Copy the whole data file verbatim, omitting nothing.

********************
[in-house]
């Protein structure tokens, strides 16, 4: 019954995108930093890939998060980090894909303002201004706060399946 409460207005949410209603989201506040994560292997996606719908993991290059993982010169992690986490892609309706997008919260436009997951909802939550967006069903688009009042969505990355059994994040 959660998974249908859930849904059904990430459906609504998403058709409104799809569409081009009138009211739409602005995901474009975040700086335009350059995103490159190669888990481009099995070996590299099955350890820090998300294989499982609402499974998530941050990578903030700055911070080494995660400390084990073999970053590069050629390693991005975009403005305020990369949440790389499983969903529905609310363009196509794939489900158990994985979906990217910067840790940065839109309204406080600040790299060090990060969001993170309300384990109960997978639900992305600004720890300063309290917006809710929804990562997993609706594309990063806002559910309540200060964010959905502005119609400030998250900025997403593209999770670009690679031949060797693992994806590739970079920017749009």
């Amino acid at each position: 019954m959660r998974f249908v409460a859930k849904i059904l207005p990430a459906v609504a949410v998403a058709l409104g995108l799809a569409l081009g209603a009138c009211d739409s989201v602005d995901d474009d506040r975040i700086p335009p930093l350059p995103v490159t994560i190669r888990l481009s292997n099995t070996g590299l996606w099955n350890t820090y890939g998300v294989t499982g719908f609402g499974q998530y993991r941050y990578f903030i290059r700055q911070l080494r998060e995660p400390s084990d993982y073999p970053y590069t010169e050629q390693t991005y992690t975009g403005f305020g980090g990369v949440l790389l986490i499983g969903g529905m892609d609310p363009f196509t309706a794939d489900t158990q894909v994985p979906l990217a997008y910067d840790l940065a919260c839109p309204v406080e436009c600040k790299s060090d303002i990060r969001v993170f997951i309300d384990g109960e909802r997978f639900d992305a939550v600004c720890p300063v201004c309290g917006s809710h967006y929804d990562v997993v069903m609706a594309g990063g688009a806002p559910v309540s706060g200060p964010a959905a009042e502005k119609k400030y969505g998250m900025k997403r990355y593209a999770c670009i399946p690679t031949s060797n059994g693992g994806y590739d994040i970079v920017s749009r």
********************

[in-house]
């Protein structure tokens, strides 16, 4: 019954995108930093890939998060980090894909303002201004706060399946 409460207005949410209603989201506040994560292997996606719908993991290059993982010169992690986490892609309706997008919260436009997951909802939550967006069903688009009042969505990355059994994040 959660998974249908859930849904059904990430459906609504998403058709409104799809569409081009009138009211739409602005995901474009975040700086335009350059995103490159190669888990481009099995070996590299099955350890820090998300294989499982609402499974998530941050990578903030700055911070080494995660400390084990073999970053590069050629390693991005975009403005305020990369949440790389499983969903529905609310363009196509794939489900158990994985979906990217910067840790940065839109309204406080600040790299060090990060969001993170309300384990109960997978639900992305600004720890300063309290917006809710929804990562997993609706594309990063806002559910309540200060964010959905502005119609400030998250900025997403593209999770670009690679031949060797693992994806590739970079920017749009």
């Amino acid at each position: 019954m959660r998974f249908v409460a859930k849904i059904l207005p990430a459906v609504a949410v998403a058709l409104g995108l799809a569409l081009g209603a009138c009211d739409s989201v602005d995901d474009d506040r975040i700086p335009p930093l350059p995103v490159t994560i190669r888990l481009s292997n099995t070996g590299l996606w099955n350890t820090y890939g998300v294989t499982g719908f609402g499974q998530y993991r941050y990578f903030i290059r700055q911070l080494r998060e995660p400390s084990d993982y073999p970053y590069t010169e050629q390693t991005y992690t975009g403005f305020g980090g990369v949440l790389l986490i499983g969903g529905m892609d609310p363009f196509t309706a794939d489900t158990q894909v994985p979906l990217a997008y910067d840790l940065a919260c839109p309204v406080e436009c600040k790299s060090d303002i990060r969001v993170f997951i309300d384990g109960e909802r997978f639900d992305a939550v600004c720890p300063v201004c309290g917006s809710h967006y929804d990562v997993v069903m609706a594309g990063g688009a806002p559910v309540s706060g200060p964010a959905a009042e502005k119609k400030y969505g998250m900025k997403r990355y593209a999770c670009i399946p690679t031949s060797n059994g693992g994806y590739d994040i970079v920017s749009r």